We are implementing this measure in two stages. At the first stage, we mandated the use of water-efficient devices registered under the Water Efficiency Labelling Scheme in new plumbing works in February. At the second stage, we will mandate such labelling of water appliances for sale in Hong Kong through legislative amendments.

Can Hong Kong follow Singapore’s lead in water tariffs?

With regard to the water tariff, we have been reviewing it regularly, taking into account factors including affordability, the financial performance of waterworks operations, the prevailing economic situation and the views of legislators.

Due to Hong Kong’s hilly terrain, our water mains operate under high pressure to provide water to premises at high altitudes. In addition, frequent road excavation causes disturbance to the underground water mains. As a result, the leakage rate of our network is higher than that in places with flatter terrain.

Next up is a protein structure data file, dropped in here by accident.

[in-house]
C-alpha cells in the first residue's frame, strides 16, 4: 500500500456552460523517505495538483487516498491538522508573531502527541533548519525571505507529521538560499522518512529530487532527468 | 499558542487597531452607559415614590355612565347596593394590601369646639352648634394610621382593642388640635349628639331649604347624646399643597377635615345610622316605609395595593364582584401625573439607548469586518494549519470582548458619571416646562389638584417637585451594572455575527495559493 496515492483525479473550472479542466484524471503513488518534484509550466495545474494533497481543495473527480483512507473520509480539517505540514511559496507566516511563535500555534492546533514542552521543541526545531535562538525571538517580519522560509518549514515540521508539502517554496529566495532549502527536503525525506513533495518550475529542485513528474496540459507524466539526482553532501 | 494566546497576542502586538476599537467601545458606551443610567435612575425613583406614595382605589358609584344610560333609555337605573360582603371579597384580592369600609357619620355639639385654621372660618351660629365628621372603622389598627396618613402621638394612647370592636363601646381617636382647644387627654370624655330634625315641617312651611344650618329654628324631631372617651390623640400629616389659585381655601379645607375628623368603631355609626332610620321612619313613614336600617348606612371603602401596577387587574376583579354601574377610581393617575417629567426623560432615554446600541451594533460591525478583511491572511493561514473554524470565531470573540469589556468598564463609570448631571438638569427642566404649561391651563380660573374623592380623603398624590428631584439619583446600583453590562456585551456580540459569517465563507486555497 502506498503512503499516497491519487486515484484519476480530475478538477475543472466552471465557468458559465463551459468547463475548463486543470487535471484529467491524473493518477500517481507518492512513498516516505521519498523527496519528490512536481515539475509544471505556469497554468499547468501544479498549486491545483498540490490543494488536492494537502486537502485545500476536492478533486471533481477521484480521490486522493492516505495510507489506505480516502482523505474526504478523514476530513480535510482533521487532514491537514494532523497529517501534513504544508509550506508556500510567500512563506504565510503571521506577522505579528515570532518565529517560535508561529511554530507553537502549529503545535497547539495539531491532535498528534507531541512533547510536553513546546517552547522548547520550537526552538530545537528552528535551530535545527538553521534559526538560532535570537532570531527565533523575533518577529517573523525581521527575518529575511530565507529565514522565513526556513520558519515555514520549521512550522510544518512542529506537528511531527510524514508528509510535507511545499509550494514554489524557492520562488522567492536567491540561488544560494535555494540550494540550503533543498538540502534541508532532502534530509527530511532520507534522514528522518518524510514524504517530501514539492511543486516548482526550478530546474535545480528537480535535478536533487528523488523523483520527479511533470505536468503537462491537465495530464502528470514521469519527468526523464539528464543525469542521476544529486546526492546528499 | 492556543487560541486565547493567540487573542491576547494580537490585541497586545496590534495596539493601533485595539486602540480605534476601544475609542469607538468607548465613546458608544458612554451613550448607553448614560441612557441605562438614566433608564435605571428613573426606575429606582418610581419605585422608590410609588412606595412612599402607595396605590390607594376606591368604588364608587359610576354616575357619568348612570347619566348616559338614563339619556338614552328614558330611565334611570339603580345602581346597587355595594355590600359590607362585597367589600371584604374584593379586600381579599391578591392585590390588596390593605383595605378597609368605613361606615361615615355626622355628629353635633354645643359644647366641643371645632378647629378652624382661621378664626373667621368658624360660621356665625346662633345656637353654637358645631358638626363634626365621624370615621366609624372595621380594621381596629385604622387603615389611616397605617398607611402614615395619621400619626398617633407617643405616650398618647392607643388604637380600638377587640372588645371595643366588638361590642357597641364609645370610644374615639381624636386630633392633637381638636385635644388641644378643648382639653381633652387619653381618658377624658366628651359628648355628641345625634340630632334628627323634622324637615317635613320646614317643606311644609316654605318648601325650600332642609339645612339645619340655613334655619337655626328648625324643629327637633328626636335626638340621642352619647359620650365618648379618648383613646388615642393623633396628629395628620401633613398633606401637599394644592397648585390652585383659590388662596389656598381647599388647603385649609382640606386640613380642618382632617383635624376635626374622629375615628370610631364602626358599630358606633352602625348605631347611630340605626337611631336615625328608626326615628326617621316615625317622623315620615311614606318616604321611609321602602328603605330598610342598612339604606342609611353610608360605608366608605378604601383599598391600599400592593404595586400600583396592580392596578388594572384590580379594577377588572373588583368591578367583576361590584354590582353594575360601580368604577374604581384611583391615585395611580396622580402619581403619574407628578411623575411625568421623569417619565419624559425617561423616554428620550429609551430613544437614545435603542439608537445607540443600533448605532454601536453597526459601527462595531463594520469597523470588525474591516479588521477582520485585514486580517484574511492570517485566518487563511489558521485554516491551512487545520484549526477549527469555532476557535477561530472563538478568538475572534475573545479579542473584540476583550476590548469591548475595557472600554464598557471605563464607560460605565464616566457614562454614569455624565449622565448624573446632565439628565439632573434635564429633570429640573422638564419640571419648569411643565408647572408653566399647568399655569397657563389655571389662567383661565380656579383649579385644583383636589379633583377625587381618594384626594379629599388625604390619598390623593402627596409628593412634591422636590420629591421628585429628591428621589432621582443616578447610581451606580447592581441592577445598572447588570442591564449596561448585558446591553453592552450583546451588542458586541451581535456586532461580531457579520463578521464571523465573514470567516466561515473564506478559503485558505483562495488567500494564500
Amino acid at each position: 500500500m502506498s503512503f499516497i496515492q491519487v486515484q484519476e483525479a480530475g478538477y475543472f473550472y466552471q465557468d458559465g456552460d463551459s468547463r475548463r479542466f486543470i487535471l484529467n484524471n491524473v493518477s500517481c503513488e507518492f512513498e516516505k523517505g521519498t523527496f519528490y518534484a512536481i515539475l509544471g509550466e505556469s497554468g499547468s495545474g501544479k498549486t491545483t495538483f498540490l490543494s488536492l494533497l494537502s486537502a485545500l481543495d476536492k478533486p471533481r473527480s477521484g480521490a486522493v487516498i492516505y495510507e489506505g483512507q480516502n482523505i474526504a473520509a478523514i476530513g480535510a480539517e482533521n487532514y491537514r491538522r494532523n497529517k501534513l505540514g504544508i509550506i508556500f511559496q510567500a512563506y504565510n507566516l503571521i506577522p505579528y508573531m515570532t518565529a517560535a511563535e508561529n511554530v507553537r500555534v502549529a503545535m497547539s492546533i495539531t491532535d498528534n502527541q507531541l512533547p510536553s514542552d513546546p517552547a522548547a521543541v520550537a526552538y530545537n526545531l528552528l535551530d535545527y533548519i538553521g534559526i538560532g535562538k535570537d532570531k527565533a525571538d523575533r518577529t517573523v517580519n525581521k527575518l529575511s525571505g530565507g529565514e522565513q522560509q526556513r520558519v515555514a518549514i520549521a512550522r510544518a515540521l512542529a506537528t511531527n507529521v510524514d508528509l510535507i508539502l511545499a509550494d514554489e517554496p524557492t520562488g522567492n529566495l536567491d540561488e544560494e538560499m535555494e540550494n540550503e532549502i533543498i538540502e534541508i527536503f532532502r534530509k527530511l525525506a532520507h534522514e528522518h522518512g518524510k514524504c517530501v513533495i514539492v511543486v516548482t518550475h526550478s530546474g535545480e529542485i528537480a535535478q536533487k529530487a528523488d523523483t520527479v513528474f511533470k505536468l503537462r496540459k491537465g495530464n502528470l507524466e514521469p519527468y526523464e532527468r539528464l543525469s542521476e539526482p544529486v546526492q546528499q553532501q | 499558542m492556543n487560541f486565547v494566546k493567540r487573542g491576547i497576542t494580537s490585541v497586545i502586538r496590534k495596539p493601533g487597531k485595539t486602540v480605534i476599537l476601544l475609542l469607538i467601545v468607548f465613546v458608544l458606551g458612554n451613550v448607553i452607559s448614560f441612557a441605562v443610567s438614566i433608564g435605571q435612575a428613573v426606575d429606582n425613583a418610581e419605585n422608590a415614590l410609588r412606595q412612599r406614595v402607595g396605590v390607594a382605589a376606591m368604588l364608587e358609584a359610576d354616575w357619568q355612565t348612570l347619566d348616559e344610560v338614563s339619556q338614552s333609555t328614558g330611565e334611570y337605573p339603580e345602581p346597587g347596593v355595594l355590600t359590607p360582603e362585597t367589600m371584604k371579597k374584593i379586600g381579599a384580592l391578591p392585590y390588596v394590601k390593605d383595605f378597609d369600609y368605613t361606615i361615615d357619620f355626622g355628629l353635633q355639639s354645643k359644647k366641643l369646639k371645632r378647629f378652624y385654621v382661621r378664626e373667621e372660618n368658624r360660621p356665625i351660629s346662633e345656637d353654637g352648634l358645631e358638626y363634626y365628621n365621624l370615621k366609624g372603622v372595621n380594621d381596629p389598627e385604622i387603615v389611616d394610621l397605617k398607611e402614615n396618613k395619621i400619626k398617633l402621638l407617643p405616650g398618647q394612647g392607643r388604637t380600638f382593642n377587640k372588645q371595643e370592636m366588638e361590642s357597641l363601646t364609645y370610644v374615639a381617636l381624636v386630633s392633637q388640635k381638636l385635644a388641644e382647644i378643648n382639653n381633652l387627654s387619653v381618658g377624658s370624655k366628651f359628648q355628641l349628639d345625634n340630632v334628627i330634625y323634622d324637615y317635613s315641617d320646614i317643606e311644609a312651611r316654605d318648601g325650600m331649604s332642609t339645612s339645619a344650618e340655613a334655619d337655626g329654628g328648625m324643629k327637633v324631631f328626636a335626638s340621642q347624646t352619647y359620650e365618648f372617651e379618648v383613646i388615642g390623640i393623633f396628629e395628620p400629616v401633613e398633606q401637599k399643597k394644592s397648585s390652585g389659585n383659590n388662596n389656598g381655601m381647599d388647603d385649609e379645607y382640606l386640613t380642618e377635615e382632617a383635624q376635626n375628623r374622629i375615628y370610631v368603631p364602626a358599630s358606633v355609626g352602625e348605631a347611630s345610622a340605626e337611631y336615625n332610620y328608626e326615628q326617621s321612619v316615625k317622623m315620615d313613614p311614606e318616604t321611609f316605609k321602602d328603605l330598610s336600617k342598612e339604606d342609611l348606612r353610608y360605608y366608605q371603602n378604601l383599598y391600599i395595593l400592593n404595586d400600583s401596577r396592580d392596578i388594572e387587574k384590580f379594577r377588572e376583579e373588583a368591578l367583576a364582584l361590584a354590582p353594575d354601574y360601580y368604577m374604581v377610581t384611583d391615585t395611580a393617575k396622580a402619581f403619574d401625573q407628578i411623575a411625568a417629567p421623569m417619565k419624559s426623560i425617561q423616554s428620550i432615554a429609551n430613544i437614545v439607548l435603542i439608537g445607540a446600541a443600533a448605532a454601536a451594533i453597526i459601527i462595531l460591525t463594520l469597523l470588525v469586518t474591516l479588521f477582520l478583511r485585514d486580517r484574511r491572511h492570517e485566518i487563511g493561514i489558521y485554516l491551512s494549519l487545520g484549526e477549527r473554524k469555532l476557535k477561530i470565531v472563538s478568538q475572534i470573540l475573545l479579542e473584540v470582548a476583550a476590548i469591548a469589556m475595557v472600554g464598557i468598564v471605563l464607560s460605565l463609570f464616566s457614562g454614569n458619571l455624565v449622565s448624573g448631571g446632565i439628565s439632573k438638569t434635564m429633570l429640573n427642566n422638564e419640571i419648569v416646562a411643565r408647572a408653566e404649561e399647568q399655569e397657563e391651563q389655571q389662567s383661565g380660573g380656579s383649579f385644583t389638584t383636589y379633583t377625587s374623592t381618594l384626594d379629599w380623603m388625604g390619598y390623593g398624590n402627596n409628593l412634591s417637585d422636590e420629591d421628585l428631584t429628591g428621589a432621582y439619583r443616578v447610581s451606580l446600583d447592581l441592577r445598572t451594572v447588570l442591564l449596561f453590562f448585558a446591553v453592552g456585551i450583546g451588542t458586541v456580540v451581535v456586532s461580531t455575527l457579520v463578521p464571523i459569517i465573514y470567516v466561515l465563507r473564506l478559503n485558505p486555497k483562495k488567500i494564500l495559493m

Why Hong Kong shouldn’t take clean, plentiful water for granted

We are tackling the problem in two ways. First, we have implemented a 15-year project to replace and rehabilitate 3,000km of aged water mains, and succeeded in reducing the leakage rate from over 25 per cent in 2000 to 15 per cent in 2015. This compares well against developed cities such as London (with a rate of 24.7 per cent in 2014) and Taipei (15.6 per cent in 2015).

Second, to dovetail with the programme to replace and rehabilitate, we have begun to install advanced monitoring and sensing technology in our network. This Water Intelligent Network will ensure the health of our water distribution network.